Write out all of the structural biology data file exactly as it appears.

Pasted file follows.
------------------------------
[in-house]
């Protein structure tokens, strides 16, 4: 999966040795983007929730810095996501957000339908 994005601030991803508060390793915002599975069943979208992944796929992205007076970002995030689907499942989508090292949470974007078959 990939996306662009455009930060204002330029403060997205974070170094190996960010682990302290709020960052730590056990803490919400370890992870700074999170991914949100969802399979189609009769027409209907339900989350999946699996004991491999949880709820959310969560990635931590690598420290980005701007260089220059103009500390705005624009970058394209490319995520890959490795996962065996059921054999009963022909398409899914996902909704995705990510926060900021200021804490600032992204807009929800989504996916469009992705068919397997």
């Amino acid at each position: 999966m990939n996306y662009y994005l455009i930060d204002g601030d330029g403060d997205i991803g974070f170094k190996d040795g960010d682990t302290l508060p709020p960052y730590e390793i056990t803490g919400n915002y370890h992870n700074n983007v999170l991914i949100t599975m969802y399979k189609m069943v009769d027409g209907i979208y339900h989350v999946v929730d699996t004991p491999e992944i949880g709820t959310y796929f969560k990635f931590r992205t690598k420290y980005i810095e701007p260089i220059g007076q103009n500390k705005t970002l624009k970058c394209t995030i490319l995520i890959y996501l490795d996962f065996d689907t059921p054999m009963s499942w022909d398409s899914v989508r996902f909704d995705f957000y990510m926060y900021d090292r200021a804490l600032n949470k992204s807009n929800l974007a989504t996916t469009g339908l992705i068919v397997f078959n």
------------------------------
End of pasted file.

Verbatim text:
[in-house]
């Protein structure tokens, strides 16, 4: 999966040795983007929730810095996501957000339908 994005601030991803508060390793915002599975069943979208992944796929992205007076970002995030689907499942989508090292949470974007078959 990939996306662009455009930060204002330029403060997205974070170094190996960010682990302290709020960052730590056990803490919400370890992870700074999170991914949100969802399979189609009769027409209907339900989350999946699996004991491999949880709820959310969560990635931590690598420290980005701007260089220059103009500390705005624009970058394209490319995520890959490795996962065996059921054999009963022909398409899914996902909704995705990510926060900021200021804490600032992204807009929800989504996916469009992705068919397997």
């Amino acid at each position: 999966m990939n996306y662009y994005l455009i930060d204002g601030d330029g403060d997205i991803g974070f170094k190996d040795g960010d682990t302290l508060p709020p960052y730590e390793i056990t803490g919400n915002y370890h992870n700074n983007v999170l991914i949100t599975m969802y399979k189609m069943v009769d027409g209907i979208y339900h989350v999946v929730d699996t004991p491999e992944i949880g709820t959310y796929f969560k990635f931590r992205t690598k420290y980005i810095e701007p260089i220059g007076q103009n500390k705005t970002l624009k970058c394209t995030i490319l995520i890959y996501l490795d996962f065996d689907t059921p054999m009963s499942w022909d398409s899914v989508r996902f909704d995705f957000y990510m926060y900021d090292r200021a804490l600032n949470k992204s807009n929800l974007a989504t996916t469009g339908l992705i068919v397997f078959n």